While diversion coping skills are not the absolute solution, it helps you temporarily distract until you can think clearly and avoid irrational thoughts. Examples include:
- Playing an instrument, dancing, and singing.
- Drawing, painting, or coloring.
- Exercise or go for a walk.
- Reading a book.
- Listening to music
- Watch a show or movie
- Clean or organize your environment
- Take a shower or bath
- Play a game
Social coping skills are helpful as scientific studies have proved that social support can counteract the effect of stress on DNA.
These coping skills involve a friend, loved one, or a therapist that can help you more accurately identify a problem and provide you with objective support and advice. Here are some examples:
- Talk to a trusted person
- Set healthy boundaries
- Be assertiveness
- Learn to say ‘no.’
- Help someone in need.
- Spend time with a loved one
- Use humor to disperse a situation
- Care for a friend and encourage them
Cognitive skills help one change the way they think and thus make them stress-resilient. These coping skills help you identify toxic thinking traps and help you reverse negative thoughts or replace them with positive ones.
Cognitive Behavioural Therapy (CBT) is a type of treatment that helps people adapt to thinking to improve their mental responses to situations. Examples are:
- Make a gratitude list
- Practice self-awareness or self-monitoring
- Make a pros and cons list of any decision
- Cognitive restructuring (changing your mindset)
- Reward yourself upon goal achievement
- Write a list of your strengths
- Lowered expectations
- Be flexible.
Physical coping skills involve bodily actions. Physical skills are of help as physical processes are directly related to mental and emotional processes. Examples are:
- Enough sleep
- Deep breathing
- Eating healthy
- Limited caffeine intake
- Have proper routine
- Eat some dark chocolate
B) Negative Coping Skills
There are certain negative or unhealthy coping mechanisms, too, which one should be aware of. These coping strategies may bring temporary relief, but they will negatively affect you in the long run.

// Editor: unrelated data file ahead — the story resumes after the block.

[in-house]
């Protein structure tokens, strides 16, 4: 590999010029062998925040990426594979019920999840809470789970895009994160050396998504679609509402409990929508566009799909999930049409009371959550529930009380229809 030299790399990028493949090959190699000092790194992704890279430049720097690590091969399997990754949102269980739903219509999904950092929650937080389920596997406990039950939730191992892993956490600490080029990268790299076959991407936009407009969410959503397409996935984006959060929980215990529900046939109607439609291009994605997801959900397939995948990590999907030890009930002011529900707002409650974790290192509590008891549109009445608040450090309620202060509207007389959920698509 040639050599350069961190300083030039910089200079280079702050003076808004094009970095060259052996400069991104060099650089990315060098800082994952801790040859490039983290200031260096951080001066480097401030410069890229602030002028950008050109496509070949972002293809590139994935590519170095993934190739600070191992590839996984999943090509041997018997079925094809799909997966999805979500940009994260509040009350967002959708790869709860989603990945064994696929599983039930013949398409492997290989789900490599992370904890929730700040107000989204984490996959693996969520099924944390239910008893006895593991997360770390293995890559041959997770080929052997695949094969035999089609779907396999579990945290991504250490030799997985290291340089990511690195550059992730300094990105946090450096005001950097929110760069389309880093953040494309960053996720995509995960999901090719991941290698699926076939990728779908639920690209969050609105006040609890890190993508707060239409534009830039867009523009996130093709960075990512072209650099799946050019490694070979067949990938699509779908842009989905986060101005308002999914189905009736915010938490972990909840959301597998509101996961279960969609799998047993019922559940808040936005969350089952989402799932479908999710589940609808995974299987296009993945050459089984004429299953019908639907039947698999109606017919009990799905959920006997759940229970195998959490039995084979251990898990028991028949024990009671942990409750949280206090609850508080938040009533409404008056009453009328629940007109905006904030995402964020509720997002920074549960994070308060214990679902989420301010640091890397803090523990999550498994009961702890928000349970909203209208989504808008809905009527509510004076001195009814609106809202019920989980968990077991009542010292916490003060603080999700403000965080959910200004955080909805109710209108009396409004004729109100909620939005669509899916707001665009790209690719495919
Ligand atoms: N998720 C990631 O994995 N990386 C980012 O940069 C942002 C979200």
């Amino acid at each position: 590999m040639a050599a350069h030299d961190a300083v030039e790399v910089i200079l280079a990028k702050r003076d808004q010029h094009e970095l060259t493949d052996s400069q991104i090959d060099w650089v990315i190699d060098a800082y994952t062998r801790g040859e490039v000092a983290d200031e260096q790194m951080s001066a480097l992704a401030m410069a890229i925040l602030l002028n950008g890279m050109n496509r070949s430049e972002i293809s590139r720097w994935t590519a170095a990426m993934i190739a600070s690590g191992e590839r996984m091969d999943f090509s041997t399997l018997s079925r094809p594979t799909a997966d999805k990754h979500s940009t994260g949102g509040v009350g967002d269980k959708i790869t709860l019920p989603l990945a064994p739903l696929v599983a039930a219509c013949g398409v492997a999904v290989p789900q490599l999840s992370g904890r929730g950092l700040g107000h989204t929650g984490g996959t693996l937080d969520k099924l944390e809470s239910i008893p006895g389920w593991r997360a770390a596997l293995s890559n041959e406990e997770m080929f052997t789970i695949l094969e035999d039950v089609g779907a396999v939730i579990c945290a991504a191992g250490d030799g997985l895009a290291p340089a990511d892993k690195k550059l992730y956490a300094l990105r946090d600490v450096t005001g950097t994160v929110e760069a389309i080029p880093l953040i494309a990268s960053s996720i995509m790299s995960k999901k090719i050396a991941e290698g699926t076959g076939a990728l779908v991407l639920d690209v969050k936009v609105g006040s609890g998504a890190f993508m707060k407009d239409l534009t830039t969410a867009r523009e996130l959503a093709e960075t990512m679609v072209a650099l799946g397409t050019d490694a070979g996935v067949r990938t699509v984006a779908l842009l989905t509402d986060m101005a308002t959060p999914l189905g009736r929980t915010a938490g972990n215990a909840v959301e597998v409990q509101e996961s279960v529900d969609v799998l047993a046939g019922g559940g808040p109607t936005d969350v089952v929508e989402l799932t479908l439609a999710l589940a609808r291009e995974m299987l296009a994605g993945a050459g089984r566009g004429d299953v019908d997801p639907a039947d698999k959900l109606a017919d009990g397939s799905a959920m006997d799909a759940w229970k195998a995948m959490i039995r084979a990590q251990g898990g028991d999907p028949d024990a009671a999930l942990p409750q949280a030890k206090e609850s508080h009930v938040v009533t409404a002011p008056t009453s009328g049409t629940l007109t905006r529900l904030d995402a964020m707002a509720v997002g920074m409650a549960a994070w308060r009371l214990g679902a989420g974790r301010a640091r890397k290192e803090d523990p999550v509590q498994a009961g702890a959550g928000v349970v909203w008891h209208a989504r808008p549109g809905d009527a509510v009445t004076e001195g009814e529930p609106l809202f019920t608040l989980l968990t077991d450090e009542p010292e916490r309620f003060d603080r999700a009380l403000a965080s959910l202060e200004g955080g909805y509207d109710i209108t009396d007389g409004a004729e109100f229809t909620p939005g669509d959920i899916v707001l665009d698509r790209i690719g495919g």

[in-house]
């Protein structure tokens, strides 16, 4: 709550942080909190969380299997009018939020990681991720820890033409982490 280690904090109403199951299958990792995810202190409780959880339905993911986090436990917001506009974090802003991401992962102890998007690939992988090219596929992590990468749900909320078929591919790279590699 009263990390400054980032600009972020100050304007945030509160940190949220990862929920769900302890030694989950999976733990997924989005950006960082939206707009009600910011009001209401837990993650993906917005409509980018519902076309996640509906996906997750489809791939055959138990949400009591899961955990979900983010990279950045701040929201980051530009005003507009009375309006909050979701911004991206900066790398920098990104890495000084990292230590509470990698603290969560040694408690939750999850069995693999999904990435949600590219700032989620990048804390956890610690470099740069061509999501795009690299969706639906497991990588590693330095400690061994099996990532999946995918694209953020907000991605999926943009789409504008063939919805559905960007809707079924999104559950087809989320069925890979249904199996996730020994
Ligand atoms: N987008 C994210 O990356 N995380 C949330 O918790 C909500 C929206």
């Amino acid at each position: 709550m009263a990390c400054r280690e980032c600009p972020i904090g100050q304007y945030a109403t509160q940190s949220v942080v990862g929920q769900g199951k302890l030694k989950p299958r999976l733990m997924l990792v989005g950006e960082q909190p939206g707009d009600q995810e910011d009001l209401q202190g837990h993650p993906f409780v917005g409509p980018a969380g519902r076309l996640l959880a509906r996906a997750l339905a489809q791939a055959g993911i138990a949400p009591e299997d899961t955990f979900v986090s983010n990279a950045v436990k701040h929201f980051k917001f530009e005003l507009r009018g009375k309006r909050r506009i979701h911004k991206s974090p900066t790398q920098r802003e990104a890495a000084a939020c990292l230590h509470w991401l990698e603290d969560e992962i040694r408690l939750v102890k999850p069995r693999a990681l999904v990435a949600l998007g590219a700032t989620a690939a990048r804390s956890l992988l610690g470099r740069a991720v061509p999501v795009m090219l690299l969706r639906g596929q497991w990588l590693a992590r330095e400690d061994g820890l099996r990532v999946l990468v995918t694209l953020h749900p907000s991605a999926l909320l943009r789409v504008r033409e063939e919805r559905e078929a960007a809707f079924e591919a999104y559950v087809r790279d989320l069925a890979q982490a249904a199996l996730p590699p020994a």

Just like positive coping skills, we develop negative coping skills subconsciously too.
A few of them are:
- Substance abuse
- Criticizing self or others
- Hostile or violent behavior
- Manipulating others
- All-or-nothing thinking
- Self-sabotaging behavior
- Binge eating
- Throwing temper tantrums
If individuals find themselves using negative or unhealthy coping skills, they should make a conscious effort to replace them with positive coping skills. One should do so in the long run, and it is the positive or healthy coping skills and mechanisms that will prove beneficial for them.
Coping strategies that work for you might not work for someone else and vice versa. Since we all have our unique ways of coping with stress and anxiety, the list of coping skills useful to us is fairly different.
One can develop coping strategies that facilitate positive coping by being self-aware and introspecting. Dealing with any emotion is an inside thing, and the individual themselves can only figure out what works best for them.
One could always take the help of a therapist in dealing with distressing or overwhelming emotions. One could always make their list of coping skills independently, but there is no harm or shame in taking external help.
You might also find that certain coping strategies work best in a certain situation or for a specific emotion. For example, after a really long day, you might enjoy doing certain activities or hobbies, but it might not be effective while you are sad. It might so happen that talking to a loved one is the best-suited coping skill for you when you are sad instead of engaging in a hobby.
When it comes to coping skills and mechanisms, there is always room for adjustment and improvement. We can’t control what life throws at us, but we can control how we deal with it. So each one of us needs to have the right coping skills.
Read more from us here.